subsidy

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Subsidy

Financial assistance provided by a government to another entity, usually a business or industry. Subsidies are given to keep otherwise unprofitable ventures in business; for example, a family farm unable to compete with agribusiness may receive a subsidy from the government to maintain operations. Subsidies may also exist as a protectionist measure to make domestic goods less expensive than imports. Proponents of subsidies argue that they maintain employment in the domestic economy while critics state that they distort the market and make it less efficient. See also: Bailout.

subsidy

the provision of finance and other resources by the government or a firm to support a business activity or person. Subsidies can be direct (cash grants, interest free LOANS etc.) or indirect (DEPRECIATION write-offs, RENT rebates) and can be used for a variety of purposes. They include:
  1. PRODUCTION subsidies: the subsidization of suppliers by government to encourage them to increase the output of particular products by partially offsetting their production costs or even financing losses. The objective may be to expand production at a low price of some product which is deemed to be ‘essential’ (for example a particular foodstuff thereby also subsidizing consumers); or, for example, to assist in the start-up of a new firm (see ENTERPRISE INVESTMENT SCHEME) or industry (see INDUSTRIAL POLICY), and encourage firms to locate in particular areas (see REGIONAL POLICY). Also such subsidies are used to support failing firms and declining industries to facilitate orderly restructuring. See PROTECTIONISM;
  2. EXPORT subsidies: the subsidization by the government of exports in general or of a particular product which is exported, as a means of assisting the country's balance of payments;
  3. EMPLOYMENT subsidies: the subsidization of wages by the government as an incentive to businesses to provide more job opportunities, thereby reducing the level of unemployment in the economy;
  4. INCOME subsidies: the subsidization of persons through government transfer payment systems (for example, social security benefits) in order to allow them to enjoy some minimum standard of living;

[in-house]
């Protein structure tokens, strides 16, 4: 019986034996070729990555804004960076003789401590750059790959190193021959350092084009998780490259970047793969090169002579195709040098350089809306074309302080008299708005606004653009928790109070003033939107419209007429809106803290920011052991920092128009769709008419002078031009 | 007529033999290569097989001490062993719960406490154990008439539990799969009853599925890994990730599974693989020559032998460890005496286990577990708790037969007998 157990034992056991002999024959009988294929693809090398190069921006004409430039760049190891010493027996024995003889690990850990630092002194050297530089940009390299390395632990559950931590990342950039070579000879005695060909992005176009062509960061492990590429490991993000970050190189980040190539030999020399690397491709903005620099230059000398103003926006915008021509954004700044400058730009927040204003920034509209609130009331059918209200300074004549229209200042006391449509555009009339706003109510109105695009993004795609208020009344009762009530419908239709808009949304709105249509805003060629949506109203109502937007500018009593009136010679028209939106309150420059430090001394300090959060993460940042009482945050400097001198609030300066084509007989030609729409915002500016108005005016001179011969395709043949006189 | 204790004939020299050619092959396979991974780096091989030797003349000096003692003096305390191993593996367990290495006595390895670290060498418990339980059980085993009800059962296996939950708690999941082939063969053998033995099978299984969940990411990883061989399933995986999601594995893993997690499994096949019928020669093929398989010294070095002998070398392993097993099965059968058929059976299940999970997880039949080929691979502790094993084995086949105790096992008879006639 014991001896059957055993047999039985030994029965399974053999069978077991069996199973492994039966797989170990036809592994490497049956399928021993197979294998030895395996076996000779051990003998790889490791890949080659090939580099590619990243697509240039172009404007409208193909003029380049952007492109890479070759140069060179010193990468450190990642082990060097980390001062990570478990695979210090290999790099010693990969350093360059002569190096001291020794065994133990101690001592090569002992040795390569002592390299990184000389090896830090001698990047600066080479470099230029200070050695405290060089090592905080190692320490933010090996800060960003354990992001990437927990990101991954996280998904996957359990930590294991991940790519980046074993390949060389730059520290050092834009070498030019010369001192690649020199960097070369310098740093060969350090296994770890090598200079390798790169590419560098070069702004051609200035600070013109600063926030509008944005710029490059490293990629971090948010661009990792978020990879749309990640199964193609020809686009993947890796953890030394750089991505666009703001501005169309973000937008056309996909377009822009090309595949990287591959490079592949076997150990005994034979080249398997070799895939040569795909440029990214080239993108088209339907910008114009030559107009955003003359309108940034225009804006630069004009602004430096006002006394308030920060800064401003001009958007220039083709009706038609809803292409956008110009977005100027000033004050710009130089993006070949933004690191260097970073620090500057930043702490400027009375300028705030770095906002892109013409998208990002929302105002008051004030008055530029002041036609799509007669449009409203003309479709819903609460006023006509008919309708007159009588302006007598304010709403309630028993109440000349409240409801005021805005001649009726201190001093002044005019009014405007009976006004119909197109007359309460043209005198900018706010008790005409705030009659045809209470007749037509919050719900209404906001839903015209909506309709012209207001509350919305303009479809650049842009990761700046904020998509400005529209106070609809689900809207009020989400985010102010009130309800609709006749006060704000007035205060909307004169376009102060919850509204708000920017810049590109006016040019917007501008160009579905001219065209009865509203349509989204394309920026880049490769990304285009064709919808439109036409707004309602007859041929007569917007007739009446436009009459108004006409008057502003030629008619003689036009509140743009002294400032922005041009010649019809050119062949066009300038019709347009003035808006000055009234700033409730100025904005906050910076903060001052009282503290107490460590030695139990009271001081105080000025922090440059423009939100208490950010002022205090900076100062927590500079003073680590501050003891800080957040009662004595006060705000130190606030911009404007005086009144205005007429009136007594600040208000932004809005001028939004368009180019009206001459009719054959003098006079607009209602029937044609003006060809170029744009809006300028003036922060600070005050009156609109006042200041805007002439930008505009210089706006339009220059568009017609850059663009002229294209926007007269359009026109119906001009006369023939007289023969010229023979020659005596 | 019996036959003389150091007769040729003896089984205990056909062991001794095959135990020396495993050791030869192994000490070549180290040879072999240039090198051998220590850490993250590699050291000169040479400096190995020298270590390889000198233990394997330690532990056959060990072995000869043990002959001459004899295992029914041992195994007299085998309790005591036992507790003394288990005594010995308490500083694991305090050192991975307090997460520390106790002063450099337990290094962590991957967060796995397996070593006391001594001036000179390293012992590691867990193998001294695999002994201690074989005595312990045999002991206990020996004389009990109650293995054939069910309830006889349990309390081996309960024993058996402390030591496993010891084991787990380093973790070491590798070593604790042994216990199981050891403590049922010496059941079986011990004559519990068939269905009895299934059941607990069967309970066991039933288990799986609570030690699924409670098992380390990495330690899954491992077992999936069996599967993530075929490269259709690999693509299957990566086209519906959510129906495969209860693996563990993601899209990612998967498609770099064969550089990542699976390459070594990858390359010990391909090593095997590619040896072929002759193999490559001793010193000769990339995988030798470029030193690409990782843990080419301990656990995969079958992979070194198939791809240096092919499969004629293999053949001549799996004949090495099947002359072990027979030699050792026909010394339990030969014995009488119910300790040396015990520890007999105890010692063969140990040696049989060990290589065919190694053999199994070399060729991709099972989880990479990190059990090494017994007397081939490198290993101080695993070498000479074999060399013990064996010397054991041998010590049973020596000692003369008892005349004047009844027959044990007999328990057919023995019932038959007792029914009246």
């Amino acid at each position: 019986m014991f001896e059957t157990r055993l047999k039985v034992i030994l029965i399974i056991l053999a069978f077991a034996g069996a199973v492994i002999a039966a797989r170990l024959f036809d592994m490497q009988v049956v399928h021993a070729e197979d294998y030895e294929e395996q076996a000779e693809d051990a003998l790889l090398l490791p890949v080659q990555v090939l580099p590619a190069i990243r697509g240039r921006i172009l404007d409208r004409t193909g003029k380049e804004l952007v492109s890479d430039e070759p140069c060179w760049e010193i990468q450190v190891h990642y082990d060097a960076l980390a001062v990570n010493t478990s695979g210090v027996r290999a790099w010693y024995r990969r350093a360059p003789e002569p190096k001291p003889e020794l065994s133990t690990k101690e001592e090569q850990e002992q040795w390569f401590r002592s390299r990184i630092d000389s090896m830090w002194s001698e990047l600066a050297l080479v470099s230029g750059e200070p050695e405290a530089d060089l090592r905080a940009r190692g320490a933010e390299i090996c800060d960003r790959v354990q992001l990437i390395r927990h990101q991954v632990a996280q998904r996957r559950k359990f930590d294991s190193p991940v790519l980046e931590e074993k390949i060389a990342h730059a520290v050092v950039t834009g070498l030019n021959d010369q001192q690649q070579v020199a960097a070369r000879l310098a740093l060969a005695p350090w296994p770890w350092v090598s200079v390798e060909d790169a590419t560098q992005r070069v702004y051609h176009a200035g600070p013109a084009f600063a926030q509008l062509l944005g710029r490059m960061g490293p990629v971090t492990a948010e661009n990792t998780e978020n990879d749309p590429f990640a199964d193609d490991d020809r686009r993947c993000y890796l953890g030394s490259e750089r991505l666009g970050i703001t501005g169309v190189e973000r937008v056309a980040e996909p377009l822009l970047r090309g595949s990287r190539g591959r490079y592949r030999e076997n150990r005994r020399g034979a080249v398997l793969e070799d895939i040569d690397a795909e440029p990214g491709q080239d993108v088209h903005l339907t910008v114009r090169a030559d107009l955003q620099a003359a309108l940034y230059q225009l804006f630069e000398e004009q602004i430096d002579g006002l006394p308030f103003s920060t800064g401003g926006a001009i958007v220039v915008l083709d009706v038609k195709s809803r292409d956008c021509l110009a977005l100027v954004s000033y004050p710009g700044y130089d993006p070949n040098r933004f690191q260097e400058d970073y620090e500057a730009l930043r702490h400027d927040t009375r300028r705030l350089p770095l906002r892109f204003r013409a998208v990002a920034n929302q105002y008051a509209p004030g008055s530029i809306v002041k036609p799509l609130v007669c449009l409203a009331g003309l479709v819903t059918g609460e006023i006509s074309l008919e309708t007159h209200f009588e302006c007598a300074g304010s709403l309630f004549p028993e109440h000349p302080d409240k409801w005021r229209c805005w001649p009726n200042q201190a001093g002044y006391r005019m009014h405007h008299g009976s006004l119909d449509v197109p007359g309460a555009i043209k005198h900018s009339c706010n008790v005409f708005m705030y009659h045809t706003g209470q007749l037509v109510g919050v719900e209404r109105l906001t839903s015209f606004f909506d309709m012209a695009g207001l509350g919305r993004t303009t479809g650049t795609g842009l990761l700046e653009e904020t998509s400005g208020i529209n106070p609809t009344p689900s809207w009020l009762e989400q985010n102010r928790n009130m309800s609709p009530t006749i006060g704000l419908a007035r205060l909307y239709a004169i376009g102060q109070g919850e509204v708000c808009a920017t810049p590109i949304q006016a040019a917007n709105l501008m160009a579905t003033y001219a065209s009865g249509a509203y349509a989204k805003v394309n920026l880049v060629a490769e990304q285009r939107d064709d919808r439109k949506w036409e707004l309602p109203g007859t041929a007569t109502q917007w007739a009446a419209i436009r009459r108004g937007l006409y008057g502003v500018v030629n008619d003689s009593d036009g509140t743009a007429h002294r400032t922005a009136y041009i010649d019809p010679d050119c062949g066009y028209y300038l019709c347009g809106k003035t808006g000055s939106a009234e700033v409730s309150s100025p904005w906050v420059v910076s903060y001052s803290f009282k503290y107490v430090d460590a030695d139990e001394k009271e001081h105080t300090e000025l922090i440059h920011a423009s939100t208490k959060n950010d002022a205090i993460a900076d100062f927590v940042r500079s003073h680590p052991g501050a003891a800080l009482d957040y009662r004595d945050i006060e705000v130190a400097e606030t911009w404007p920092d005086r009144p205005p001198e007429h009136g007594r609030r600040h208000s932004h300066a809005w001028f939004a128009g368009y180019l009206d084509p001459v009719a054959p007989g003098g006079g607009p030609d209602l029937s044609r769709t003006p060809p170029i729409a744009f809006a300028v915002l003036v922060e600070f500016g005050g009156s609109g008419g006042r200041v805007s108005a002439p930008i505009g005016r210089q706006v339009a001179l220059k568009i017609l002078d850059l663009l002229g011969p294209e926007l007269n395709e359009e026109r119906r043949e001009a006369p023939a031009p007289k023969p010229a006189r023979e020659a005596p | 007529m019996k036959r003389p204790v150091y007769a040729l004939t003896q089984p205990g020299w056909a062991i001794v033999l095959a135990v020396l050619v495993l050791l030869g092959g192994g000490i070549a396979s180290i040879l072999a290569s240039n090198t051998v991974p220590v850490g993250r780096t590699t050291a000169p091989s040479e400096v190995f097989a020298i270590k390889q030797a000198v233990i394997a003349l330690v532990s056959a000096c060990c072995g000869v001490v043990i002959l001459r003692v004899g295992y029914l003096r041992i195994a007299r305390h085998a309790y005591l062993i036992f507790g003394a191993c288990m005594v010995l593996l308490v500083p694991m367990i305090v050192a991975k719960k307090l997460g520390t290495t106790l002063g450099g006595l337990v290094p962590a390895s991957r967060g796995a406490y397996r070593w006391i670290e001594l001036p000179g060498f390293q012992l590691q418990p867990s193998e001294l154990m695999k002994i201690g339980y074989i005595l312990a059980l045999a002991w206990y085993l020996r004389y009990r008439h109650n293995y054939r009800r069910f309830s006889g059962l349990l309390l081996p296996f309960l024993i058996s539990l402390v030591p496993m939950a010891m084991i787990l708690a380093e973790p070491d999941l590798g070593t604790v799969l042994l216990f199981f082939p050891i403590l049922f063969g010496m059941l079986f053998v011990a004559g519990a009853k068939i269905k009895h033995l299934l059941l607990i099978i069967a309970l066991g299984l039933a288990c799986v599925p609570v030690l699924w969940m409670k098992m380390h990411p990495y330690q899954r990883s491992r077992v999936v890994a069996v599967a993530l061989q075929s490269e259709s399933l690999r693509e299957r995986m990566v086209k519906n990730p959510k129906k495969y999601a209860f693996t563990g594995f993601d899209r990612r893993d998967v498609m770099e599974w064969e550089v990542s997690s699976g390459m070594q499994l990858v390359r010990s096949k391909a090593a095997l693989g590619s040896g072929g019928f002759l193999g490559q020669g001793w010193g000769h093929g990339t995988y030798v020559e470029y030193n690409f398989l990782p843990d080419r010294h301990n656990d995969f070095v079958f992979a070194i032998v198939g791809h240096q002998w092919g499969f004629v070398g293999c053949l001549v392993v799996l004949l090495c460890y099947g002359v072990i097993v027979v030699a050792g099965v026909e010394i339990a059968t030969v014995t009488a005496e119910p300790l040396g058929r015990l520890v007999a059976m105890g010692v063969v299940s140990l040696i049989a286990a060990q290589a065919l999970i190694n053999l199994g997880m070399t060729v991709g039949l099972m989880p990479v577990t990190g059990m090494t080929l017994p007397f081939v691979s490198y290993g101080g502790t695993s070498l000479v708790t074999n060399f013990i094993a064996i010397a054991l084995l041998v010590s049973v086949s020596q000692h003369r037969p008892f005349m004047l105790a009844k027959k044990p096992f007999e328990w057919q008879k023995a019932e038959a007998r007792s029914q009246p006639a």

5. cross-subsidization: businesses themselves regularly practise internal or cross-subsidization as a means of expanding their activities, for example, using the profits generated by established products to finance NEW-PRODUCT DEVELOPMENT and DIVERSIFICATION into new-product markets.

subsidy

the provision of finance and other resources to support a business activity or person by the government. Subsidies can be direct (cash grants, interest-free LOANS, etc.) or indirect (depreciation write-offs, rent rebates) and can be used for a variety of purposes, including:
  1. PRODUCTION subsidies: the subsidization of suppliers by government to encourage them to increase the output of particular products by partially offsetting their production costs or even financing losses. The objective may be to expand production of some product at a low price that is deemed to be ‘essential’ (e.g. a particular foodstuff, thereby also subsidizing consumers); or, for example, to assist in the start-up of a new firm (see ENTERPRISE INVESTMENT SCHEME) or industry (see INDUSTRIAL POLICY) and encourage firms to locate in particular areas (see REGIONAL POLICY). In the first cases, subsidies are used as an instrument of income redistribution by reducing the price of products such as bread and milk that figure prominently in the budget of lower income groups or by directly subsidizing incomes.
  2. EXPORT subsidies: the subsidization of a particular product that is exported, or exports in general, by the government as a means of assisting the country's balance of payments.